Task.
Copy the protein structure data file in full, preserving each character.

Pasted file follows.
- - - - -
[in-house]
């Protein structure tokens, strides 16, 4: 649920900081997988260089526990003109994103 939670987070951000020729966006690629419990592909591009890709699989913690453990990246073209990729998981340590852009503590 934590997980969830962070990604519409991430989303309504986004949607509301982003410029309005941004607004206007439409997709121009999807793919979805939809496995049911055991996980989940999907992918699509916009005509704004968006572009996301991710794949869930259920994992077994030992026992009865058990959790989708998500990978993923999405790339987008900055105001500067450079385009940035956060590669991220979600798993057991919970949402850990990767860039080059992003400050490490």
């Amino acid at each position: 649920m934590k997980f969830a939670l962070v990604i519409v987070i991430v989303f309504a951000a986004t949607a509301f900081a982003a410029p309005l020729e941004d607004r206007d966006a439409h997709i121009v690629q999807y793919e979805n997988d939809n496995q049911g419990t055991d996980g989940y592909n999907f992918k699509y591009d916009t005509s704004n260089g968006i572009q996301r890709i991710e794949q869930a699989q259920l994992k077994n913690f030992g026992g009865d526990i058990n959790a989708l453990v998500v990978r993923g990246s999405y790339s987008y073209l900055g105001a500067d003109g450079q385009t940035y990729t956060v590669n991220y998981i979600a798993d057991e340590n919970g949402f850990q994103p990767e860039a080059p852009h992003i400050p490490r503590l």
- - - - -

[in-house]
């Protein structure tokens, strides 16, 4: 649920900081997988260089526990003109994103 939670987070951000020729966006690629419990592909591009890709699989913690453990990246073209990729998981340590852009503590 934590997980969830962070990604519409991430989303309504986004949607509301982003410029309005941004607004206007439409997709121009999807793919979805939809496995049911055991996980989940999907992918699509916009005509704004968006572009996301991710794949869930259920994992077994030992026992009865058990959790989708998500990978993923999405790339987008900055105001500067450079385009940035956060590669991220979600798993057991919970949402850990990767860039080059992003400050490490």
């Amino acid at each position: 649920m934590k997980f969830a939670l962070v990604i519409v987070i991430v989303f309504a951000a986004t949607a509301f900081a982003a410029p309005l020729e941004d607004r206007d966006a439409h997709i121009v690629q999807y793919e979805n997988d939809n496995q049911g419990t055991d996980g989940y592909n999907f992918k699509y591009d916009t005509s704004n260089g968006i572009q996301r890709i991710e794949q869930a699989q259920l994992k077994n913690f030992g026992g009865d526990i058990n959790a989708l453990v998500v990978r993923g990246s999405y790339s987008y073209l900055g105001a500067d003109g450079q385009t940035y990729t956060v590669n991220y998981i979600a798993d057991e340590n919970g949402f850990q994103p990767e860039a080059p852009h992003i400050p490490r503590l």